Balsamic Vinegar of Modena

This April I turned 30, and here It comes the project Gourmet30, a travel discovering Italian delights and typical products during the year of my 30th birthday.

Those who followed me on Instagram already have an idea of the roadtrip we had during two weeks, but here I will share everything I learnt about products, manufacturers, Italian regions and typical dishes.

The Balsamic Vinegar in Modena was our first stop-over.

Modena is a Mecca for gourmets: Balsamic Vinegar, Parmesan and the Michelin constellation, mainly with Massimo Bottura, make this area a carnival for foodies.

I chose to visit a company I met this year during the Taste of Florence: Acetaia Giusti.
It is the most ancient Balsamic Vinegar producer in Modena and also present in “Discover Ferrari and Pavarotti Land”, a discovery tour of the area of Modena, focused on its delights, in addition to the Ferrari Museum and the house of Luciano Pavarotti.

IMG_4597 After some difficulties in finding the address, we finally arrived in Lesignana country, in Modena, where Acetaia Giusti has its headquarters. Claudia welcomed us, the girl who have been the guide in this tour.

Acetaia Giusti represents the memory and the history of Balsamic Vinegar of Modena; producer officially registered since 1605, but they had been already into the businnes since the previous century. At the beginning, they managed a “locanda”, which was a restoring place where they offered travellers typical dishes and their balsamic vinegar. This “locanda” was in Via Farini in Modena, and it still exists, but belongs to other owners.


As other acetaie in Modena, they produce both the precious Traditional Balsamic Vinegar of Modena DOP and the Balsamic Vinegar IGP. These products differ in ingredients, aging method and aging time.

From the first museum-like room, we moved to the attic where we found the “batterie” (series of barrels) dedicated to Traditional Balsamic Vinegar of Modena DOP. Here below some information Claudia gave us about it:

– the aging process happen in a “batteria”: a group of barrels, made of different woods and of decreasing sizes;
– only local grapes (like Trebbiano, Lambrusco, etc.) can be used and they have to be cooked on a low heat for one day;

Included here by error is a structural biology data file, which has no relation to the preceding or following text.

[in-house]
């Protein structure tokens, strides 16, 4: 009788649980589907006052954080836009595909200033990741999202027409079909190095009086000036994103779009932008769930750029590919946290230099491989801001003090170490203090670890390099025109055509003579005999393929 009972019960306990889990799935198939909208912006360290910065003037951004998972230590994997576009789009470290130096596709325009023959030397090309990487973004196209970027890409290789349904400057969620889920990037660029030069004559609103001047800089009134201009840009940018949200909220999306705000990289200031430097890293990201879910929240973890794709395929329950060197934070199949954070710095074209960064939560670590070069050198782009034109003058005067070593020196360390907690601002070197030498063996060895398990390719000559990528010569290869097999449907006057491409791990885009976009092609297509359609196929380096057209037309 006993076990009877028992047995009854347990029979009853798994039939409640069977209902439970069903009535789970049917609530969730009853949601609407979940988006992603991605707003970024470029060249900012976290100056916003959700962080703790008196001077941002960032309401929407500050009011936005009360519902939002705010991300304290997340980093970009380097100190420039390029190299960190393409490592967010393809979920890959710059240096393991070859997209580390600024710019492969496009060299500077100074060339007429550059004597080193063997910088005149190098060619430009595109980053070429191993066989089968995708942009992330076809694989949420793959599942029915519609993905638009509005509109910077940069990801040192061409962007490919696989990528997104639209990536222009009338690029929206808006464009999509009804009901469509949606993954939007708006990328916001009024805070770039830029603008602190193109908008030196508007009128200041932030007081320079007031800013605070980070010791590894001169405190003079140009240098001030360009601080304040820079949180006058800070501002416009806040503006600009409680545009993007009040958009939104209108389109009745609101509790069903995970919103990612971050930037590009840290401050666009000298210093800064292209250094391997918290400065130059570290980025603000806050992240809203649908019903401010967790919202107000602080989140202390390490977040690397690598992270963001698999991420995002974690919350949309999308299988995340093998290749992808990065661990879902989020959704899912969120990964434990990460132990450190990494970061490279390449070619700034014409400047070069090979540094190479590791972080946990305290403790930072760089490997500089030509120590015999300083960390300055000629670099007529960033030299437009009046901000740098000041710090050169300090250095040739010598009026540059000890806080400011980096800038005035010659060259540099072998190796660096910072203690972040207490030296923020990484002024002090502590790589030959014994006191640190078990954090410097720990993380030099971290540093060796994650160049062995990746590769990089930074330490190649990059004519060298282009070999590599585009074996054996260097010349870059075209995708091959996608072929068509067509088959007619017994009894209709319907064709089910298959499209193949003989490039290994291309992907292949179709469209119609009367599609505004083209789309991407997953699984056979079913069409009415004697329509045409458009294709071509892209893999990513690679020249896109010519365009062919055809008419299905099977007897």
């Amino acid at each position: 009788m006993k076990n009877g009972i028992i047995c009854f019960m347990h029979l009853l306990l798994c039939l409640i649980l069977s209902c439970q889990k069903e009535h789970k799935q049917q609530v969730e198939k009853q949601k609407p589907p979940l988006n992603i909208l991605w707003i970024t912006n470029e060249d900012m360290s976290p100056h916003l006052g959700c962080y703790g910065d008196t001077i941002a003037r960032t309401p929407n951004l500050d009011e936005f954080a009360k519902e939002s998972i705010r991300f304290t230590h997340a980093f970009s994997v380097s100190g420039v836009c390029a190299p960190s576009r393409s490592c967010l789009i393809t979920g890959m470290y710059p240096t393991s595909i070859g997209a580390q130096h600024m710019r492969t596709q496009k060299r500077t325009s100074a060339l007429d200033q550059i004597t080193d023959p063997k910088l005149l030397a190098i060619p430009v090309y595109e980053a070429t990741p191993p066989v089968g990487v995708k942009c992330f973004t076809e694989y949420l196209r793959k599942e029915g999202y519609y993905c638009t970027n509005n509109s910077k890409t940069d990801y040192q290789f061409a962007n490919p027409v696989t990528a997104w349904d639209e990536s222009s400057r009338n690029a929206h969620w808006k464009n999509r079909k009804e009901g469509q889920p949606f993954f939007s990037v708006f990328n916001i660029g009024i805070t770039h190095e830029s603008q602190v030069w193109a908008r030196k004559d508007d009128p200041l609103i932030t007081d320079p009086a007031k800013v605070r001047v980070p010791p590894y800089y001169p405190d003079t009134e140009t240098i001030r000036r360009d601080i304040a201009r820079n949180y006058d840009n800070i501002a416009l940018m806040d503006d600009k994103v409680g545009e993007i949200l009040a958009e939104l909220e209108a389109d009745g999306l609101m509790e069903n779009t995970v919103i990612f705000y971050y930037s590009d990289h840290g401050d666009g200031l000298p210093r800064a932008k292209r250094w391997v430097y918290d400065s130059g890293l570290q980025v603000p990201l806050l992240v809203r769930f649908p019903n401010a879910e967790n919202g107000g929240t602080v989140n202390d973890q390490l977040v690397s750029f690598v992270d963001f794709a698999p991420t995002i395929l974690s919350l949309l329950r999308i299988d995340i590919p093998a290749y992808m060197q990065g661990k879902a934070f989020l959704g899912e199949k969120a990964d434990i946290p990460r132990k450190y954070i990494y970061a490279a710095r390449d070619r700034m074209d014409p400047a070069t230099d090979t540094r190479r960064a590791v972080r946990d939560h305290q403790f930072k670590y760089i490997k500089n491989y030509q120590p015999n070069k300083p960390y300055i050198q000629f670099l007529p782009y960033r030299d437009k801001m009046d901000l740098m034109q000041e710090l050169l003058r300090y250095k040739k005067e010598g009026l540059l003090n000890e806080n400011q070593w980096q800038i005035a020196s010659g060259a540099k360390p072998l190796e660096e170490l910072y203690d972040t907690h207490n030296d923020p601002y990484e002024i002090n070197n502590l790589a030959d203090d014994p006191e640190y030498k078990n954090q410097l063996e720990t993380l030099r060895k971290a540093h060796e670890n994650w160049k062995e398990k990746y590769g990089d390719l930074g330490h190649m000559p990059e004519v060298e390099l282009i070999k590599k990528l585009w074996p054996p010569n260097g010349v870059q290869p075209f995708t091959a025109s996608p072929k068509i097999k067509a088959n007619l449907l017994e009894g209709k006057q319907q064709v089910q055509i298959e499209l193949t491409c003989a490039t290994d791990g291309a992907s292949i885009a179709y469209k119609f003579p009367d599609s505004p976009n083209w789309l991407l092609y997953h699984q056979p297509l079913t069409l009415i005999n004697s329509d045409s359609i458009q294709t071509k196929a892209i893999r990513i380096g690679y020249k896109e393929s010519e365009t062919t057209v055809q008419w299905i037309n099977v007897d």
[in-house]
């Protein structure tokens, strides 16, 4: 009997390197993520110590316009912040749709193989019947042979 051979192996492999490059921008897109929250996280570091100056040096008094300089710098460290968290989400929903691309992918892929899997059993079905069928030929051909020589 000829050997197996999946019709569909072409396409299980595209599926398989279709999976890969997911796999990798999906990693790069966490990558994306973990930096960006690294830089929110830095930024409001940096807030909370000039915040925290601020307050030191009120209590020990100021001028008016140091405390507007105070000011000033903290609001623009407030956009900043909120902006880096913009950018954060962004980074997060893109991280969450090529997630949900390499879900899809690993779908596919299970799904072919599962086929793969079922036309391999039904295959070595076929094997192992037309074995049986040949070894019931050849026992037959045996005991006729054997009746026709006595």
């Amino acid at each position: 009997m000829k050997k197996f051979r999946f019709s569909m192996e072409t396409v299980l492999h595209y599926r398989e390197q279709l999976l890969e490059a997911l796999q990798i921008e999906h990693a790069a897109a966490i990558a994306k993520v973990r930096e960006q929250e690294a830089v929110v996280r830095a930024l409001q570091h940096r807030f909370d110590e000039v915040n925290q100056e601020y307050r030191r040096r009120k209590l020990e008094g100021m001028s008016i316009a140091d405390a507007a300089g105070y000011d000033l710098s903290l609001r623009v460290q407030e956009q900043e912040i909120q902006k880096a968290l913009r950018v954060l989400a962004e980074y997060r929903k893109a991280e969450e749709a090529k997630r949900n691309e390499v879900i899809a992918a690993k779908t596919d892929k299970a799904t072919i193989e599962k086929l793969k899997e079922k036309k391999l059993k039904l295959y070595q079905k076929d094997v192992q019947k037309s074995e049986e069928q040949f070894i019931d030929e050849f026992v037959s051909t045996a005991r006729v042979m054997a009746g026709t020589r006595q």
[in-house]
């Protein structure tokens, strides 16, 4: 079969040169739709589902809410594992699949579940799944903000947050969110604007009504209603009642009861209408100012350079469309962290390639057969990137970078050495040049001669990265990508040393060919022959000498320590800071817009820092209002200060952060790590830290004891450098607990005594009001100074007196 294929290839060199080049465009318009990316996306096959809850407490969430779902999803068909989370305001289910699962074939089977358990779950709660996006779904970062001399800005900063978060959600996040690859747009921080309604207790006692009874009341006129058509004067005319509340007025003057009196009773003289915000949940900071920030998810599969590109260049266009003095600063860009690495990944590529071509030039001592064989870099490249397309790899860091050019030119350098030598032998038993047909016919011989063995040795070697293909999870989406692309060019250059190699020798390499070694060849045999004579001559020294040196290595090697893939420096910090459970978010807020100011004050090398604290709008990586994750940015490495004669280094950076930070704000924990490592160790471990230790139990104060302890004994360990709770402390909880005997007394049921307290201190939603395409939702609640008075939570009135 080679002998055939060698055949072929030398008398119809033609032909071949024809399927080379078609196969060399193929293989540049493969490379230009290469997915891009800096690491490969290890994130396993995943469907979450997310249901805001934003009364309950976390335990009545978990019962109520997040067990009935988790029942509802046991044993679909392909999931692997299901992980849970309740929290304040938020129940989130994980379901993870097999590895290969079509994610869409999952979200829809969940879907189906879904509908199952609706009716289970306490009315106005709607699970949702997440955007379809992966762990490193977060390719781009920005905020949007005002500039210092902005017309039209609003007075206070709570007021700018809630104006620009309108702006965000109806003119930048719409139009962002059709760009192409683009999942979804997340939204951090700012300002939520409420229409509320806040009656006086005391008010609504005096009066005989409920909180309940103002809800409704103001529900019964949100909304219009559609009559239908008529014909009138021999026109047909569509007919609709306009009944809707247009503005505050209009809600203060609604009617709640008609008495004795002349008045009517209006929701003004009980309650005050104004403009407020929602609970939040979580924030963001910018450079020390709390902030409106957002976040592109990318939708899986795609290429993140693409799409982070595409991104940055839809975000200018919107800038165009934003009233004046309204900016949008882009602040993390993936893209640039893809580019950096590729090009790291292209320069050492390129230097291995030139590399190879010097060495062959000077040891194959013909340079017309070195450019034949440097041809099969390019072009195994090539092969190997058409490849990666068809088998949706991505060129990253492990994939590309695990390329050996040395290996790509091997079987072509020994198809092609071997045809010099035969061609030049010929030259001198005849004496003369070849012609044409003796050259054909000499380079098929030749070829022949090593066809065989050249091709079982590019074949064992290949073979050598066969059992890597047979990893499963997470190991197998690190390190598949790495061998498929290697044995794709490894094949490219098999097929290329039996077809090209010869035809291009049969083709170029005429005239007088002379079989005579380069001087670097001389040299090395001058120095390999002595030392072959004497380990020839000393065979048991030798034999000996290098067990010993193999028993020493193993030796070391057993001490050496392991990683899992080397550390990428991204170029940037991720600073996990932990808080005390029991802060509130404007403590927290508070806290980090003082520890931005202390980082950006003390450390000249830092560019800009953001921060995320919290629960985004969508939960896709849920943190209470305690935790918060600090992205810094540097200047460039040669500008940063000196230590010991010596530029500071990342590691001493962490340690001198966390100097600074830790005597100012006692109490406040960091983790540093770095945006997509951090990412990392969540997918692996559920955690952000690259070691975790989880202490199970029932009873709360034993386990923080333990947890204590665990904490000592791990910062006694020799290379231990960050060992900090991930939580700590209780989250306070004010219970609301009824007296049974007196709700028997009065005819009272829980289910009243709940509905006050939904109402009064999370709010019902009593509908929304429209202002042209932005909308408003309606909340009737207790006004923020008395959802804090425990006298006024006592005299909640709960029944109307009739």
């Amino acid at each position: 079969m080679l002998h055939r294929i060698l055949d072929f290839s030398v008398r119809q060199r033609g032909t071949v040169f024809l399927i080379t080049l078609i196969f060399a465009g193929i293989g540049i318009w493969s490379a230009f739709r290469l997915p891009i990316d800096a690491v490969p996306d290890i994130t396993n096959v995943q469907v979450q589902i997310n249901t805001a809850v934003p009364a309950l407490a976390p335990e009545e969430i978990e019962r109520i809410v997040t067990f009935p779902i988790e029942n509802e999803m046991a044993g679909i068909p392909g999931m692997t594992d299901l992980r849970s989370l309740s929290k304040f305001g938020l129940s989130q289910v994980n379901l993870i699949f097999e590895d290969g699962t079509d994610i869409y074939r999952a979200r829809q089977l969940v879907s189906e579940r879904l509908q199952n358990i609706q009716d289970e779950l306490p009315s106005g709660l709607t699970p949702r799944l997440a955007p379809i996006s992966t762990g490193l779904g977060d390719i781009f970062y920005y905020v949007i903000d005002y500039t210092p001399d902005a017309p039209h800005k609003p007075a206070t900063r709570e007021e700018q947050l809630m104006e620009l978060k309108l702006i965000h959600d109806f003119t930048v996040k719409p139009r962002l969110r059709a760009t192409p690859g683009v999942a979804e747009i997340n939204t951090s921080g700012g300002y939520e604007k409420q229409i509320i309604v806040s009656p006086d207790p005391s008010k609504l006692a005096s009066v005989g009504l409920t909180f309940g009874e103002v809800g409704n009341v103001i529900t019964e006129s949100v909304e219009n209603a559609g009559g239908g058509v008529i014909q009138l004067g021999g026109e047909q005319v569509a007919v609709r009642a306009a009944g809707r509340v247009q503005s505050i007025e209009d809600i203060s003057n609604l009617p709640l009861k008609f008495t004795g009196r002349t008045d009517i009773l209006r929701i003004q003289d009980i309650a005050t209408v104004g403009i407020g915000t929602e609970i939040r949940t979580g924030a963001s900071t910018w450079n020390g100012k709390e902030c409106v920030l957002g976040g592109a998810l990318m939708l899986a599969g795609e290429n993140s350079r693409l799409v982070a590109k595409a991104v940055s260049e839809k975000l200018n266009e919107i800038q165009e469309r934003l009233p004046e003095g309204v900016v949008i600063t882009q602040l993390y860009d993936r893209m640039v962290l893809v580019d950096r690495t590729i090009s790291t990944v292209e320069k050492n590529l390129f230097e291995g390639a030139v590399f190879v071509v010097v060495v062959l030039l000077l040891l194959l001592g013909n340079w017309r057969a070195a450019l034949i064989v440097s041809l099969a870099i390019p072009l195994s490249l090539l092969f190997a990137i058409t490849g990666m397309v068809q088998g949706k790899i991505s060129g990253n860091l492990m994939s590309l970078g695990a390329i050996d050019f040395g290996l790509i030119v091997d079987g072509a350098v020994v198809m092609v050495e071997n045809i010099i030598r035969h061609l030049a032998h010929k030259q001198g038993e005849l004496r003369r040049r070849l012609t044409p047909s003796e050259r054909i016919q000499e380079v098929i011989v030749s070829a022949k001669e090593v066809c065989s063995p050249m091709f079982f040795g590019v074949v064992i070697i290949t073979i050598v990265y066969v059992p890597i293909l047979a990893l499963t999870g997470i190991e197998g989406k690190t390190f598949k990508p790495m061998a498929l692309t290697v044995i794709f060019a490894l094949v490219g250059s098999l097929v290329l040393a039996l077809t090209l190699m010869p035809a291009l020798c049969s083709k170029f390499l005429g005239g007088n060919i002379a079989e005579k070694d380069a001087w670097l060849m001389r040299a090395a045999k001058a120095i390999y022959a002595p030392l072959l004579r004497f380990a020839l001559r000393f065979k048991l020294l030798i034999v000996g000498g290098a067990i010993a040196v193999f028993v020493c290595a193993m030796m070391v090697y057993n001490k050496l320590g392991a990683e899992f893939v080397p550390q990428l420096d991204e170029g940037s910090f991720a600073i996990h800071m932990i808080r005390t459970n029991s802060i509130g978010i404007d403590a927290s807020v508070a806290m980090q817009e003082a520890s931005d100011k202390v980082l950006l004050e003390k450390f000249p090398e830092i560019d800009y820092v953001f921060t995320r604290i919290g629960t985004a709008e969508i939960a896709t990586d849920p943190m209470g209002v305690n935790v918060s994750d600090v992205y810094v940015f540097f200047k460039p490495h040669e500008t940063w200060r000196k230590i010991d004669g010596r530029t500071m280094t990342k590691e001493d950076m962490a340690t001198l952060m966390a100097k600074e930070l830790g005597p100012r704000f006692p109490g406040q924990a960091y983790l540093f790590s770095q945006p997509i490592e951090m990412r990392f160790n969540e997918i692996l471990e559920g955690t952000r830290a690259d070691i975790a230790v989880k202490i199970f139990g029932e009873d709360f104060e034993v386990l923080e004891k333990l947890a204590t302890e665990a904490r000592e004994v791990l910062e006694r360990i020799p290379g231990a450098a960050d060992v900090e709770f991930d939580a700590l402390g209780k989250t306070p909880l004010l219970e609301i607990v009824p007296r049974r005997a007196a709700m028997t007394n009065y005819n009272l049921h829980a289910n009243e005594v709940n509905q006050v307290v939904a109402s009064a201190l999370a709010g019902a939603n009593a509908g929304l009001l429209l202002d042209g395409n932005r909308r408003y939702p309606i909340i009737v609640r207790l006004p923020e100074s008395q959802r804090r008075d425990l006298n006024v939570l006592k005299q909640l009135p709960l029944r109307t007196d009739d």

– the juice you get, the cooked must, will be put into a “badessa”, a wooden vat, where it will rest for one year;
– the barrels of the “batterie” are never empty, since each year they are refilled with a 20% of the liquid coming from the next biggest barrel. The first barrel of the “batteria”, which is the largest in the group, will be replenished with the cooked must from the “badessa” (Method “dei rincalzi e dei travasi”)
– the barrels don’t have to be completely full, nor closed, since the oxygen plays a fundamental role
– the best room for aging Balsamic Vinegar is the attic, where there are the biggest fluctuations of temperatures; summer humidity helps a lot the evaporation and the sugar concentration.


The European Law establishes that the minimum aging period is 12 years for the “Affinato” and 25 years for “Extra Vecchio”. The Traditional Balsamic Vinegar can be bottled only by the “Consorzio di Tutela dell’Aceto Tradizionale di Modena”, the institution that is  in charge to check the quality.

Balsamic Vinegar IGP is completely another story.

Basically it’s cooked must plus wine vinegar or balsamic vinegar, plus a rate of vinegar that has been aged at least 10 years. The Balsamic Vinegar IGP should reach a 6% acidity and the minimum aging period in barrels is 2 months. In case the aging period is extended over 3 years, it can labelled “Invecchiato”.

The rules established by the Law are flexible and therefore you can find products very different in quality. Adding more wine vinegar, you can bottle sooner, but the quality will be affected. Moreover, it can be added until a 2% of caramel, to balance the colour.


Acetaia Giusti presents five types of IGP; the most aged one follows the same aging method (“metodo dei ricalzi e dei travasi”) of DOP, while the other four quality rest in one single wooden barrel. The smaller the barrel is, the better quality the vinegar will have.

DSC_0114 So, which are the “golden rules” to get an excellent Balsamic Vinegar?

The answer was given in 1863 by Mr . Giusti in an official document:
1. the selection of the best local grapes
2. the quality of barrels
3. the aging time, before bottling

So, just this land with its grapes and humidity and the local people with their history and know-how could give birth to such a valuable product, pride for the whole country.

The visit to this acetaia has been such an experience: the sweet and pungent smell coming from these century-old barrels, and the final tasting of diffent varieties of Balsamic Vinegar. Especially the one century-old Balsamic Vinegar really impressed me: thinking that it originated at the beginning of ‘900, when my grandparents didn’t exist yet, and their parents were living in the paddy fields near Pavia, and I’m sure they had no idea what Balsamic Vinegar was… this made me feel so fortunate.


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The Balsamic Vinegar of Modena

This post is also available in: Italian

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